Using Silver Dollars (Part 2)

January 10, 2016

Liberty Eagle Silver Dollars are Dollars. They are US Legal Tender Money – Congress says so. But, Americans don’t use them as money because, until now, there has been no mechanism to facilitate it.

I previously wrote detailing a simple Exchange facility along with Accounts where individuals and businesses could store and use these Silver Dollars. Today, I’d like to explain my suggestion which would allow businesses to Invoice their sales using Liberty Eagle Silver Dollars.

First, a little background. Manufacturers sell their products in several ways, including selling to a wholesaler, to a retailer, or to the ultimate consumer. Many will sell only through one method, while others will use multiple chains of distribution.

In one interesting way, a company may use a direct sales staff to market its products, will take orders and arrange delivery from its own warehouses, but has all the billing and payments handled by a number of separate distributors/wholesalers. These frequently are smaller companies selling a product with a technological edge.  The business needs a technical staff to make the sales, but it doesn’t want to use up its resources handling a lot of billing, so it in effect hires wholesalers to do this.

The company actually sells its products to the wholesaler, who then sells them to the consumer. To the consumer, this chain of activity is all but invisible, as the invoice merely tells the consumer who to pay and where to send the check. The wholesaler doesn’t physically touch the product, but once it’s shipped, the wholesaler owns it until they are paid by the consumer.

This system is in use today for Paper Dollars. Let’s see how this can be adapted to facilitate the use of Silver Dollars.

There are two money transactions going on here. First, the ultimate customer is billed and pays the wholesaler. Then the wholesaler aggregates its sales for the manufacturer and pays for the products.

The two transactions may both be denominated in Paper Dollars, as in the current all Paper Dollar system, but that’s not required. It’s also possible for the consumer to be billed and pay in Paper Dollars, while the wholesaler is billed and pays in Silver Dollars.

As an example, Company A, the manufacturer, markets and takes an order from a Customer. The order includes an invoice from Company B, the wholesaler, in Paper Dollars – $1000. The consumer pays Company B, which alerts Company A of the payment receipt. Company A then issues an invoice to Company B, denominated in Silver Dollars using the Exchange mechanism.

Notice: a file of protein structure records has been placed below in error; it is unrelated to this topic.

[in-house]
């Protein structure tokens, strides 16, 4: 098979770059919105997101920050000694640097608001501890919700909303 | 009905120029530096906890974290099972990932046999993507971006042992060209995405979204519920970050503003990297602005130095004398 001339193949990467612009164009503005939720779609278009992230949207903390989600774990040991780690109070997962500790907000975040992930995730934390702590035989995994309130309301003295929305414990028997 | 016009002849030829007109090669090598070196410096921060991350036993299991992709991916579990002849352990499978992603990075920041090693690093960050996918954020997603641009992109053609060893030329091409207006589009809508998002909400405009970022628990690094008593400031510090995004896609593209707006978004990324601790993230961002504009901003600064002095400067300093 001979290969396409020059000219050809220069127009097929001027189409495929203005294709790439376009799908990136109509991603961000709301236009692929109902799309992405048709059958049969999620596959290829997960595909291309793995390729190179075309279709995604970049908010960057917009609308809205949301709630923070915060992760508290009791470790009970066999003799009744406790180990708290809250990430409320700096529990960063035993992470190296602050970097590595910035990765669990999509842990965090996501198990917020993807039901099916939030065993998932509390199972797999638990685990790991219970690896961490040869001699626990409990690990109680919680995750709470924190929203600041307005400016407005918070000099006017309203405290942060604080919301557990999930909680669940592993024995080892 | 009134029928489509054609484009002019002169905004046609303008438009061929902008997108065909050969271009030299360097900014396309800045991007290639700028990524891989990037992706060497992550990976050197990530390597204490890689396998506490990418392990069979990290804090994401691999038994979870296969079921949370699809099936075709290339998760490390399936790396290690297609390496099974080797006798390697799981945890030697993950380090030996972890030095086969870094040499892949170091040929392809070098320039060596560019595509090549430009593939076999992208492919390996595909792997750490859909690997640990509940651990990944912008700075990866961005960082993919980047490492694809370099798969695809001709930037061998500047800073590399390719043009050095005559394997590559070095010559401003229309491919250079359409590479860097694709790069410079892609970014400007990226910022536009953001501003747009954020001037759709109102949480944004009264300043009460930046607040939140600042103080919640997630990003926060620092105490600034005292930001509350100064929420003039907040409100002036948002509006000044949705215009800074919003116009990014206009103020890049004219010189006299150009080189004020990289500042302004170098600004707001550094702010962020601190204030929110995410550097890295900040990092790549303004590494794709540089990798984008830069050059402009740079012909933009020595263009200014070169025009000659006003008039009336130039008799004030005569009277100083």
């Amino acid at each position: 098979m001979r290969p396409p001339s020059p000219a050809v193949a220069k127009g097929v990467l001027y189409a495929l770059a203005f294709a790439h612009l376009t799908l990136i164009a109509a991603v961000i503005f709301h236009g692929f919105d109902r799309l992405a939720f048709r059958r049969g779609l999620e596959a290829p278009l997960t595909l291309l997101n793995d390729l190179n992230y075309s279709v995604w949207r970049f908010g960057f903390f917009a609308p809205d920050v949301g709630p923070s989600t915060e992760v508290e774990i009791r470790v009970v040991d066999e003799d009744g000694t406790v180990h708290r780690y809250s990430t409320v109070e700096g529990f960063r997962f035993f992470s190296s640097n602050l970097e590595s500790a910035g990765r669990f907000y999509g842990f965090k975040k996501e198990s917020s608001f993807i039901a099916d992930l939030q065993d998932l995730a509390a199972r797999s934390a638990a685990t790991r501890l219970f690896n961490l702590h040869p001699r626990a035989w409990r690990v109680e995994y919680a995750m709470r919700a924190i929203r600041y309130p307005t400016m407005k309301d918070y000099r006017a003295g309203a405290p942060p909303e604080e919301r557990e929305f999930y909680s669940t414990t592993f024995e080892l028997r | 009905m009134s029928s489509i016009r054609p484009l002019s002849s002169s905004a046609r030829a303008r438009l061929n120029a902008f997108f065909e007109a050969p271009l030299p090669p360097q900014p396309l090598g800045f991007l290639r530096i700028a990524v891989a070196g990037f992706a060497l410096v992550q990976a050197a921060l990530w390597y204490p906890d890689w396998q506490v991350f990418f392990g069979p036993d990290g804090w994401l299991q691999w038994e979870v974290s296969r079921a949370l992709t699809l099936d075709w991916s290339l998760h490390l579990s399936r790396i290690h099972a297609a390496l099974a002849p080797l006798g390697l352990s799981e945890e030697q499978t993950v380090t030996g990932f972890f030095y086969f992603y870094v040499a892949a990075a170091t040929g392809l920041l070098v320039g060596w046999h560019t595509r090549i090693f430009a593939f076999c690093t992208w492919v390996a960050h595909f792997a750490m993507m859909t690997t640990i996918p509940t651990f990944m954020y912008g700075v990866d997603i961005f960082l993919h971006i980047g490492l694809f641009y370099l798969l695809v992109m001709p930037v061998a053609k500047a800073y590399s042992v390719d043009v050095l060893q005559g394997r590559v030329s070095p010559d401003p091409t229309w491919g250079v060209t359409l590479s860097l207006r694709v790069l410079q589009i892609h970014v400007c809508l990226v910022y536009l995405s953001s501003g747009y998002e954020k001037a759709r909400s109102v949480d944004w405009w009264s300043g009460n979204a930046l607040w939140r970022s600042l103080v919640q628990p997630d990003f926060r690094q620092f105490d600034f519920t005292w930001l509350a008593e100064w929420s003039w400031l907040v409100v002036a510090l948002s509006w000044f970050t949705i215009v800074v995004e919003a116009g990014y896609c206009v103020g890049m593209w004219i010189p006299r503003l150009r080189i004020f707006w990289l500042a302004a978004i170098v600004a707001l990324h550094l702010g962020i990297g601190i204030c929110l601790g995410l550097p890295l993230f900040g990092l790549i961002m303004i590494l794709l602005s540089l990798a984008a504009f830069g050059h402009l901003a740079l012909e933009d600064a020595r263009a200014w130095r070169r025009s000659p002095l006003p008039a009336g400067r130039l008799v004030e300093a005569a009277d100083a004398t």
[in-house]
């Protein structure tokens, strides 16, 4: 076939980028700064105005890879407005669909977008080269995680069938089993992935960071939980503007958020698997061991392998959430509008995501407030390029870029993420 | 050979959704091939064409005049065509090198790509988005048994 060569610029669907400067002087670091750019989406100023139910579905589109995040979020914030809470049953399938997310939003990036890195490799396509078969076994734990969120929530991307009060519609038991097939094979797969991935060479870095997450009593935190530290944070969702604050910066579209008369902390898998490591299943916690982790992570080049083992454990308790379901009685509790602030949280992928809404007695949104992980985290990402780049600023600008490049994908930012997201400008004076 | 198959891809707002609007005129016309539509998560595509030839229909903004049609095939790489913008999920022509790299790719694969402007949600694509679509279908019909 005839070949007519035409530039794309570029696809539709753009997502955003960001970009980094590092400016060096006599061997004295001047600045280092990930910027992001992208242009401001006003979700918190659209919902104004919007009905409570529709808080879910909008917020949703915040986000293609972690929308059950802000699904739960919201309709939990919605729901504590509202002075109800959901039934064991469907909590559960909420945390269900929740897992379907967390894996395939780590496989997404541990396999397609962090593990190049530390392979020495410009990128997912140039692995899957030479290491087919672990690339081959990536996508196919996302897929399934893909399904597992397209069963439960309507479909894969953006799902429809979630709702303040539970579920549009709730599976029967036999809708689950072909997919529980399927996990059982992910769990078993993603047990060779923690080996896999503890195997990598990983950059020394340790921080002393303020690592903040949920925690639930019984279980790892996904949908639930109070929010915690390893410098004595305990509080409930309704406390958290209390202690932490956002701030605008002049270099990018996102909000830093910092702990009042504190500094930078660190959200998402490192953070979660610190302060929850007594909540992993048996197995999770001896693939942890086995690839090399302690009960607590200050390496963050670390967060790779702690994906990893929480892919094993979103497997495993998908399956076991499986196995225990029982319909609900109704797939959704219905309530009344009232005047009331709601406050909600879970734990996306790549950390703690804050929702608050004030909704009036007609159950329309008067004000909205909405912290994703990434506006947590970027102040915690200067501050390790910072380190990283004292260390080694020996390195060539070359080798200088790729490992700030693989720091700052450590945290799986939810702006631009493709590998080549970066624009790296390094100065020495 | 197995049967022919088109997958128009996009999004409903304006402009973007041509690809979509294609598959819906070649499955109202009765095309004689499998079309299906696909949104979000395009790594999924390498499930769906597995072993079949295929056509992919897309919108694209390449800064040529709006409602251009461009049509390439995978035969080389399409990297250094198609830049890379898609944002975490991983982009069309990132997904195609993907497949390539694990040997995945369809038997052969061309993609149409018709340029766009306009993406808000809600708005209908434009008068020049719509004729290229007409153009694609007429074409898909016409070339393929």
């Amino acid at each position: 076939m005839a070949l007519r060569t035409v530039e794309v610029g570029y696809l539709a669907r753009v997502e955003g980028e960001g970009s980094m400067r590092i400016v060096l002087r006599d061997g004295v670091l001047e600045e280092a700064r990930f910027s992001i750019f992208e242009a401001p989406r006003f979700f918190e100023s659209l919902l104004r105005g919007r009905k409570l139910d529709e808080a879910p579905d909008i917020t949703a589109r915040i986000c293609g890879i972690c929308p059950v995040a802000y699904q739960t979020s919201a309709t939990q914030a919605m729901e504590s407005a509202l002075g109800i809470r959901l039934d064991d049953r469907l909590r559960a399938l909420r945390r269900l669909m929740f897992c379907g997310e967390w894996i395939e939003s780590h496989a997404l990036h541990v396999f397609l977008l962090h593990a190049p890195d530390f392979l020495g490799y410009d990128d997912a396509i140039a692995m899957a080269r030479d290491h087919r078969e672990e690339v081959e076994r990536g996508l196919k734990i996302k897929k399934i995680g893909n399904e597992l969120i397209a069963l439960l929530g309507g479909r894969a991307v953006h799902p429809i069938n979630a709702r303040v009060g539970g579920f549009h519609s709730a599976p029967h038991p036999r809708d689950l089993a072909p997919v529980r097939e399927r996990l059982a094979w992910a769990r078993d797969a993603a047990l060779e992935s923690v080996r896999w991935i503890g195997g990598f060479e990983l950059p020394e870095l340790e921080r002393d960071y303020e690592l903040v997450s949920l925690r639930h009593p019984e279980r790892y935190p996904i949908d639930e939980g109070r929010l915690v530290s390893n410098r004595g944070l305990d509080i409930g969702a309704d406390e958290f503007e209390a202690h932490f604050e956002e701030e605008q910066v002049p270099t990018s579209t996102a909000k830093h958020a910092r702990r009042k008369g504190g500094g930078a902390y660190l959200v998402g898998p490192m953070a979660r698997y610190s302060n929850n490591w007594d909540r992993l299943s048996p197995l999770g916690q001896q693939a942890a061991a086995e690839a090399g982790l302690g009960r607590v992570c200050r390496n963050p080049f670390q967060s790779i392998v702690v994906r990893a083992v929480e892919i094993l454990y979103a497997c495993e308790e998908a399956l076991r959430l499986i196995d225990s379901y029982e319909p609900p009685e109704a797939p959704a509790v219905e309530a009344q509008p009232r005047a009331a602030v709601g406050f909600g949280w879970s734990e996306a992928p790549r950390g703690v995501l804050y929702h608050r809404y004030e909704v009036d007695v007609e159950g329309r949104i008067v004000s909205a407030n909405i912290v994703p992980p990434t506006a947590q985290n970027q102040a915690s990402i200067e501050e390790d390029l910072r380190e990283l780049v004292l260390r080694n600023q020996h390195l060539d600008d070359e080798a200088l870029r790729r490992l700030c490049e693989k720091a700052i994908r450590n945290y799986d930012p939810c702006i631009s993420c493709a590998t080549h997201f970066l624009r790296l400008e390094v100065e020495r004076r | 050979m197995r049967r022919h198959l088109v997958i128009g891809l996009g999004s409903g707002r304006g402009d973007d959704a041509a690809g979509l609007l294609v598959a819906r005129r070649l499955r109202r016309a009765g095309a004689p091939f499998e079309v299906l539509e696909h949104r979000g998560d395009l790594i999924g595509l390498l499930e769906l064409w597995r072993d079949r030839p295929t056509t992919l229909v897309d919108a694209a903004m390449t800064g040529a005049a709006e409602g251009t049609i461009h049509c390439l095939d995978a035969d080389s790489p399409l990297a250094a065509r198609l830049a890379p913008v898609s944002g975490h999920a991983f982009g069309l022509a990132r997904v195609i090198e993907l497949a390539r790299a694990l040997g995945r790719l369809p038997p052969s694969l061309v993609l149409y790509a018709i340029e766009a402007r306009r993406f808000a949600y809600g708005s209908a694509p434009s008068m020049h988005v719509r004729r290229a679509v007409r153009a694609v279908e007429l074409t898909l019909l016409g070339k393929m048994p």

Assuming the Exchange Rate is $1 Silver for $20 Paper, Company B deposits/transfers the Silver Dollar amount ($1000 / 20 = $50) into Company A’s Account.

So, why would a business choose to use Silver Dollars rather than Paper Dollars? The answer lies in the favorable tax treatment which Silver Dollars receive from the IRS.

Remember, Congress says that both Paper Dollars and Silver Dollars are Dollars, even though Paper and Silver Dollars have different purchasing powers.

Consider a manufacturer with $10 Million in sales. The current sale, if it all were in Paper Dollars, would be $1000, but in Silver Dollars, it is only $50, reducing the annual sales to $9,999,050.

If the cost of doing business comes to $9 Million, the company would pay taxes on $1 Million in the all Paper world, but would pay taxes on $999, 050 in the Silver world.

                  Paper              Silver

                  ———              ———

Sales     $10 Million     $9,999,050

Costs     $ 9 Million     $ 9 Million

Profit    $ 1 Million      $ 999,050

Taxes    $ 250,000        $ 249,762.50

(eg 25% Tax Rate)

Though the purchasing powers of the sales are the same, there was $237.50 (Paper) more kept by the business using Silver Dollars for this sale. With sales using this method on $1 Million ($50,000 Silver), almost all the tax liability would be removed, raising the Bottom Line Profit Value by about 25%.

This business would have more capital available to expand its business, hire more workers, and improve its product. The three Natural Constituencies of all businesses benefit:

  • Customers get more, better products at lower prices
  • Employees get more jobs at better pay
  • Shareholders earn more and own a growing company 

We’ll see in later articles how businesses (and individuals) can use the Silver Dollars for everyday commerce (Bill Pay). And, we’ll discuss other Cambi Money Services modules including: Payroll, Point of Sale, Investments, and Money Management.

The Fourth Coinage Act of 1873 embraced the gold standard and demonetized silver, known as the “Crime of 73”

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